Media, White House Fight over Control of "Exactly What People Think"
On Wednesday's episode of MSNBC's Morning Joe, Mika Brzezinski made a comment that is currently making its rounds on conservative-leaning news outlets and news aggregation sites like Drudge Report:
Brzezinski: I think that the edges here are he (President Trump) is trying to undermine the media, trying to make up his own facts, and it could be that while unemployment, the economy worsens, he could have undermined the messaging so much that he can actually control exactly what people think, and that is the -- that is our job.
The way Brzezinski phrased the end of her remarks makes it sound like she is saying the media's job is to control the way people think. This is not dissimilar from a member of the press saying it is the media's job to decide for the people which presidential candidates are viable and which aren't. Or a CNN anchor saying it is illegal for average citizens to look into leaked government documents, but the media has special exemptions.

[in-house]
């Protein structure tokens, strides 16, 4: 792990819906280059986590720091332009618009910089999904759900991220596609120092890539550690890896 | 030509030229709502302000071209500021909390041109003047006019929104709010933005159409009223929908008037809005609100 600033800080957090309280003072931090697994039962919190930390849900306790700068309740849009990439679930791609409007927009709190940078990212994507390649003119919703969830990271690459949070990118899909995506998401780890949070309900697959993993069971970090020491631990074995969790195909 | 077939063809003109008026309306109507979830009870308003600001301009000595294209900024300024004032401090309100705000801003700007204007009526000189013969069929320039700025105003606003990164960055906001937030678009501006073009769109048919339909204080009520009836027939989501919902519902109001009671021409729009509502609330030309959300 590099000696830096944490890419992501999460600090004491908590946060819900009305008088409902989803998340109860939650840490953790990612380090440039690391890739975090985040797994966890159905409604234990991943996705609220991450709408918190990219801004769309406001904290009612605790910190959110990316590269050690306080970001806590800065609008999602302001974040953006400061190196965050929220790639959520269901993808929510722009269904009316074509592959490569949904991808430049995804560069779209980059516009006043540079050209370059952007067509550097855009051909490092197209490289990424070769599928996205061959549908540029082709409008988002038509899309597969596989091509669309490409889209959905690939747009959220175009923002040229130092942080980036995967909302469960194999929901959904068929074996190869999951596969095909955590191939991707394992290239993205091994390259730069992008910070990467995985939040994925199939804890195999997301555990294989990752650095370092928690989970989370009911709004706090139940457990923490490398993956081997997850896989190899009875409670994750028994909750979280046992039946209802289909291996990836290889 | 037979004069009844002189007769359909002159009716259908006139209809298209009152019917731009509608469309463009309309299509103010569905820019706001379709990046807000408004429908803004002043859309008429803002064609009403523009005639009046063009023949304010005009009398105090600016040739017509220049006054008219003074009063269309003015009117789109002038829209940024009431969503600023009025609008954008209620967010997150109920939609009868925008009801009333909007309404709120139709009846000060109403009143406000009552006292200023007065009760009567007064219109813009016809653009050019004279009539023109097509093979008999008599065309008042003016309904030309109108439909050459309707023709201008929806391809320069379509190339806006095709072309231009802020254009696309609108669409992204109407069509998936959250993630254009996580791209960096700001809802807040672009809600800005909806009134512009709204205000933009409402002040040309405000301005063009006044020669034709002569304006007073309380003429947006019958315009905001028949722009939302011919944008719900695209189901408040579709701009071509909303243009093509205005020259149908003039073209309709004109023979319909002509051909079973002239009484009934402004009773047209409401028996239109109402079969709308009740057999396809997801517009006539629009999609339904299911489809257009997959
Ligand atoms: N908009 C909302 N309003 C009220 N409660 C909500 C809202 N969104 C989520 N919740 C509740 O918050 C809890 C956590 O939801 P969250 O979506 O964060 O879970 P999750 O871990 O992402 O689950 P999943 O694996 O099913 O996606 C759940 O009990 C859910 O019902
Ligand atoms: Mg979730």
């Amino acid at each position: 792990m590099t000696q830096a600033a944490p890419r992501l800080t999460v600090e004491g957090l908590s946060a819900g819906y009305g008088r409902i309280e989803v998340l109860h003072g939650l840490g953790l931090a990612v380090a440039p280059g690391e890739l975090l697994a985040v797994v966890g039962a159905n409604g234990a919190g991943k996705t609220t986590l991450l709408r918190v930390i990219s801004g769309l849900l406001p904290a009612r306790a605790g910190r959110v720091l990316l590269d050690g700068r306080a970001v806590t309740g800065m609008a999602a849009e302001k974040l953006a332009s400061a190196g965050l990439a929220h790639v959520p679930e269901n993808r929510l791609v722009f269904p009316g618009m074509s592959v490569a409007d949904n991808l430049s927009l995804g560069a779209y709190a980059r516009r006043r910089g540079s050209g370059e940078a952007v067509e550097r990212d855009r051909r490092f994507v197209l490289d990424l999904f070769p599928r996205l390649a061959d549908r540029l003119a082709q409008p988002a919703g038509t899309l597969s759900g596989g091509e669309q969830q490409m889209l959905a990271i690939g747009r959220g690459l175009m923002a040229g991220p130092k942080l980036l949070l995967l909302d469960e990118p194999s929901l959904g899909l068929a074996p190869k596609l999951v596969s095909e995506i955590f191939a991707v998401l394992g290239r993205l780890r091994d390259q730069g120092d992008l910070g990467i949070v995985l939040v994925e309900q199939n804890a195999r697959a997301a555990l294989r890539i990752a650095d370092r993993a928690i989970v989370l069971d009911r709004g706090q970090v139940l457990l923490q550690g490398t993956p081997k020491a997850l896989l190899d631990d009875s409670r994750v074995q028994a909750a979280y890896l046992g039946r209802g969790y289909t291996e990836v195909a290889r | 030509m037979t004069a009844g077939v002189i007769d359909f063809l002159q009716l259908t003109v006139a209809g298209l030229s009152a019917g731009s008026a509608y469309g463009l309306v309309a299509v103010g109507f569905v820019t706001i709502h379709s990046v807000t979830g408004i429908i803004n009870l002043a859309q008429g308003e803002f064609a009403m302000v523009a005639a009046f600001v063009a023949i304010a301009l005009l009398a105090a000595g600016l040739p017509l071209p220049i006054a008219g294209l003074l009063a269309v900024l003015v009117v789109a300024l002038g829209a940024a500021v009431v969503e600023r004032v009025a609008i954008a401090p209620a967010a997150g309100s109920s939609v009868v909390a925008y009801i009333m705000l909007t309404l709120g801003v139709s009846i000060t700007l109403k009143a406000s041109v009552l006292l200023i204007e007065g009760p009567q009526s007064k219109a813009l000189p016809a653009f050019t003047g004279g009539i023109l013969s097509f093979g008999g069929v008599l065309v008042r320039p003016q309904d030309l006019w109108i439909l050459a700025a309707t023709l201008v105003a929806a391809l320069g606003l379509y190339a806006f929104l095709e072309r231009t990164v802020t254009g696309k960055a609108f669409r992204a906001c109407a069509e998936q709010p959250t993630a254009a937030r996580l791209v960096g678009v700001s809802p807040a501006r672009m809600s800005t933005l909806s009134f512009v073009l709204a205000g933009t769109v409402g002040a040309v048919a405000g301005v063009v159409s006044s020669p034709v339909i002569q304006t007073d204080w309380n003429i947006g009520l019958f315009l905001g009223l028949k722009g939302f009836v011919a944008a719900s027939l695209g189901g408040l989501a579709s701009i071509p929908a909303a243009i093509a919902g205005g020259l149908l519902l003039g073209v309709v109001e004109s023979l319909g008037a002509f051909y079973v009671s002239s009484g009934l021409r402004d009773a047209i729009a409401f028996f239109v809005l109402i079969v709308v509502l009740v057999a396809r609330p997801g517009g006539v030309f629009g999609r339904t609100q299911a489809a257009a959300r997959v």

Watch the video above.
Brzezinski's comments followed remarks from co-host Joe Scarborough on President Trump's efforts to delegitimize the media. If Trump is successful at turning people against the press, he becomes the highest authority and arbitrator of facts and information on policy. And this battle for who is supposed to "control the way people think," has long reached a boiling point.
But is it really the state's role or the media's role to "control the way people think"? Isn't that what has disenchanted so many Americans with the political and media elite in Washington -- that they are trying to take sole control of how people view the world, often in a partisan or one-sided manner? Is this not why we now live in a world where multiple realities can paradoxically exist simultaneously depending on the medium from which people obtain information, data, and facts?
The media's job as the Fourth Estate is to help keep the government in check, while informing the people of the relevant information that will allow them to form their own conclusions on governmental affairs and policy issues. When both the state and the press fight over who should be the highest authority for truth (with a lowercase "t") people lose faith and trust in both -- as we have seen in public opinion polls.
What do you think?